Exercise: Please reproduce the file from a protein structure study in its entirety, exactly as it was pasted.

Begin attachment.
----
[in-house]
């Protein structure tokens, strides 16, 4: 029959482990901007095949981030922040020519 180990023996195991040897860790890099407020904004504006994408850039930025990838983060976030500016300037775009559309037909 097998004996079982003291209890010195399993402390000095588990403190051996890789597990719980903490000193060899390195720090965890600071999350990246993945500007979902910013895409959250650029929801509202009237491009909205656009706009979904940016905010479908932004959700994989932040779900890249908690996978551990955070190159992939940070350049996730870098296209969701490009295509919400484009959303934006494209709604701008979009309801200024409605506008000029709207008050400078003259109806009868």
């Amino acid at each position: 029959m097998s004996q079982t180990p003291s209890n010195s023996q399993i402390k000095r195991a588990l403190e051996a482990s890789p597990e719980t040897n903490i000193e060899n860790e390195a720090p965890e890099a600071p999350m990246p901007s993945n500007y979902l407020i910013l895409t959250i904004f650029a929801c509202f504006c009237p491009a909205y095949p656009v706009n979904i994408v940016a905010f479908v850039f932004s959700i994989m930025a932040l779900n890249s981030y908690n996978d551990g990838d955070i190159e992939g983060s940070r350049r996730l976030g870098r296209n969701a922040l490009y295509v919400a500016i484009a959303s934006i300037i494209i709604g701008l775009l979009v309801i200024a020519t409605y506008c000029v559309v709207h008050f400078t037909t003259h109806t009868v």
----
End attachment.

[in-house]
């Protein structure tokens, strides 16, 4: 029959482990901007095949981030922040020519 180990023996195991040897860790890099407020904004504006994408850039930025990838983060976030500016300037775009559309037909 097998004996079982003291209890010195399993402390000095588990403190051996890789597990719980903490000193060899390195720090965890600071999350990246993945500007979902910013895409959250650029929801509202009237491009909205656009706009979904940016905010479908932004959700994989932040779900890249908690996978551990955070190159992939940070350049996730870098296209969701490009295509919400484009959303934006494209709604701008979009309801200024409605506008000029709207008050400078003259109806009868």
């Amino acid at each position: 029959m097998s004996q079982t180990p003291s209890n010195s023996q399993i402390k000095r195991a588990l403190e051996a482990s890789p597990e719980t040897n903490i000193e060899n860790e390195a720090p965890e890099a600071p999350m990246p901007s993945n500007y979902l407020i910013l895409t959250i904004f650029a929801c509202f504006c009237p491009a909205y095949p656009v706009n979904i994408v940016a905010f479908v850039f932004s959700i994989m930025a932040l779900n890249s981030y908690n996978d551990g990838d955070i190159e992939g983060s940070r350049r996730l976030g870098r296209n969701a922040l490009y295509v919400a500016i484009a959303s934006i300037i494209i709604g701008l775009l979009v309801i200024a020519t409605y506008c000029v559309v709207h008050f400078t037909t003259h109806t009868v």